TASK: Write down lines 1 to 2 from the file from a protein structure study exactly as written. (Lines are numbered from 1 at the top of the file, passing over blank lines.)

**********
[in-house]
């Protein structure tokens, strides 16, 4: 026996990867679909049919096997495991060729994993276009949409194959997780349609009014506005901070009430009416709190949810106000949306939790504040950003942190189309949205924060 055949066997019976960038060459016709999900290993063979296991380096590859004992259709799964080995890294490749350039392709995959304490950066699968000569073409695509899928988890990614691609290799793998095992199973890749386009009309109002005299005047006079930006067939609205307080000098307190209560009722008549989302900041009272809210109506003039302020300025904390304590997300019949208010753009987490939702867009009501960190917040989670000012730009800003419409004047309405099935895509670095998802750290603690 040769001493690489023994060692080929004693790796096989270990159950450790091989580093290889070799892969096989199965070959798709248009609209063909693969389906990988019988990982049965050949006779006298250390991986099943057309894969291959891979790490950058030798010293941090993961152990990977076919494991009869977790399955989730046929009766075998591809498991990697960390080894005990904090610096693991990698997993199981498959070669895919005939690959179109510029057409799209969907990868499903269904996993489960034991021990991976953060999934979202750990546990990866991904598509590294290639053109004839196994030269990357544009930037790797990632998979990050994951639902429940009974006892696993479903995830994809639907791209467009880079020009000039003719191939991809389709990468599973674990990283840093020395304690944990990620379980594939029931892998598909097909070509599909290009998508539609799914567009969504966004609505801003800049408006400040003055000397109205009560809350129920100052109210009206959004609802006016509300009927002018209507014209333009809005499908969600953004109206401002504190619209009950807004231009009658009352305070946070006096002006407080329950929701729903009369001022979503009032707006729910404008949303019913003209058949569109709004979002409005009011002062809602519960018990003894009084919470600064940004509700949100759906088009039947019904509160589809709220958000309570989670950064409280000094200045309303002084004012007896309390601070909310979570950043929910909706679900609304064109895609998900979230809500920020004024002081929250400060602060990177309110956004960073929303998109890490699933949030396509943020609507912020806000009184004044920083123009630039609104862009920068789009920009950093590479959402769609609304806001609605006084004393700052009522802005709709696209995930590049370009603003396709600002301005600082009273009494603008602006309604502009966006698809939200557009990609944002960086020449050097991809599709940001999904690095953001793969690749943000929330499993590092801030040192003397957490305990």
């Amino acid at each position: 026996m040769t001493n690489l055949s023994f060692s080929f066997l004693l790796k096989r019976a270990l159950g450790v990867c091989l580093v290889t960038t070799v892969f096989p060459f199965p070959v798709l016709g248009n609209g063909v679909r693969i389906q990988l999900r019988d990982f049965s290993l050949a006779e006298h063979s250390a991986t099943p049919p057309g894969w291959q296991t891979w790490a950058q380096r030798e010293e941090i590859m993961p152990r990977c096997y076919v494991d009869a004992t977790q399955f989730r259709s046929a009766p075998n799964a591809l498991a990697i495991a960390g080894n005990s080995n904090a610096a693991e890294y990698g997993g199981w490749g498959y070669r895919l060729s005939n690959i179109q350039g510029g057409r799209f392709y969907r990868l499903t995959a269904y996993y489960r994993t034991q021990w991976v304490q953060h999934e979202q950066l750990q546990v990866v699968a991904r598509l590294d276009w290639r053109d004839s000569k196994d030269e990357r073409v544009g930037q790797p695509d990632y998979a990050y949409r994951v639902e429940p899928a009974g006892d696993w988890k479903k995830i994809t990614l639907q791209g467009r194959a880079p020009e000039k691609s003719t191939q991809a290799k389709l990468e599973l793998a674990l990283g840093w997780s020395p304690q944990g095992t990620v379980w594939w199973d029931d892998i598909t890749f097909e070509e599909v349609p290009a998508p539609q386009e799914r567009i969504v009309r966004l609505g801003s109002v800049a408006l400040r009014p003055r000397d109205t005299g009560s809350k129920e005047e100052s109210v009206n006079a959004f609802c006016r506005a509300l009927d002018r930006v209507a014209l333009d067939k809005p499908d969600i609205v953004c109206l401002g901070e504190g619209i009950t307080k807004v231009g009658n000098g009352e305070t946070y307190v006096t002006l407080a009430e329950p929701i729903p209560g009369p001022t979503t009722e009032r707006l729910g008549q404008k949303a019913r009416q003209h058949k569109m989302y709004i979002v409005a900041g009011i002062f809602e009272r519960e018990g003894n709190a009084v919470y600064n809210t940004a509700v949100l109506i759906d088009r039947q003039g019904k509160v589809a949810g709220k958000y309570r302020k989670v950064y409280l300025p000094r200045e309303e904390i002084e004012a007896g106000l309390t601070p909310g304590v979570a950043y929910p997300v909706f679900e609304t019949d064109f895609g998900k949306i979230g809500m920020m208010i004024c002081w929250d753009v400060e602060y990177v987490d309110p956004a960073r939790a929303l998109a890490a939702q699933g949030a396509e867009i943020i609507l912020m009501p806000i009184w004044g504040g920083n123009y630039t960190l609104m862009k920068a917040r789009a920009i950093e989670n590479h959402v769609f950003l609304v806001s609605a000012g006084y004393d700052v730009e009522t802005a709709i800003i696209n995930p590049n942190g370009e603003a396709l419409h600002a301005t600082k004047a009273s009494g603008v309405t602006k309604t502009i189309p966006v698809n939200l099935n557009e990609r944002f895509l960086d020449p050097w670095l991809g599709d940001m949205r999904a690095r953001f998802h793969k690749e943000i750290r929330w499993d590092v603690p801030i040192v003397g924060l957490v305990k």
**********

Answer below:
[in-house]
């Protein structure tokens, strides 16, 4: 026996990867679909049919096997495991060729994993276009949409194959997780349609009014506005901070009430009416709190949810106000949306939790504040950003942190189309949205924060 055949066997019976960038060459016709999900290993063979296991380096590859004992259709799964080995890294490749350039392709995959304490950066699968000569073409695509899928988890990614691609290799793998095992199973890749386009009309109002005299005047006079930006067939609205307080000098307190209560009722008549989302900041009272809210109506003039302020300025904390304590997300019949208010753009987490939702867009009501960190917040989670000012730009800003419409004047309405099935895509670095998802750290603690 040769001493690489023994060692080929004693790796096989270990159950450790091989580093290889070799892969096989199965070959798709248009609209063909693969389906990988019988990982049965050949006779006298250390991986099943057309894969291959891979790490950058030798010293941090993961152990990977076919494991009869977790399955989730046929009766075998591809498991990697960390080894005990904090610096693991990698997993199981498959070669895919005939690959179109510029057409799209969907990868499903269904996993489960034991021990991976953060999934979202750990546990990866991904598509590294290639053109004839196994030269990357544009930037790797990632998979990050994951639902429940009974006892696993479903995830994809639907791209467009880079020009000039003719191939991809389709990468599973674990990283840093020395304690944990990620379980594939029931892998598909097909070509599909290009998508539609799914567009969504966004609505801003800049408006400040003055000397109205009560809350129920100052109210009206959004609802006016509300009927002018209507014209333009809005499908969600953004109206401002504190619209009950807004231009009658009352305070946070006096002006407080329950929701729903009369001022979503009032707006729910404008949303019913003209058949569109709004979002409005009011002062809602519960018990003894009084919470600064940004509700949100759906088009039947019904509160589809709220958000309570989670950064409280000094200045309303002084004012007896309390601070909310979570950043929910909706679900609304064109895609998900979230809500920020004024002081929250400060602060990177309110956004960073929303998109890490699933949030396509943020609507912020806000009184004044920083123009630039609104862009920068789009920009950093590479959402769609609304806001609605006084004393700052009522802005709709696209995930590049370009603003396709600002301005600082009273009494603008602006309604502009966006698809939200557009990609944002960086020449050097991809599709940001999904690095953001793969690749943000929330499993590092801030040192003397957490305990």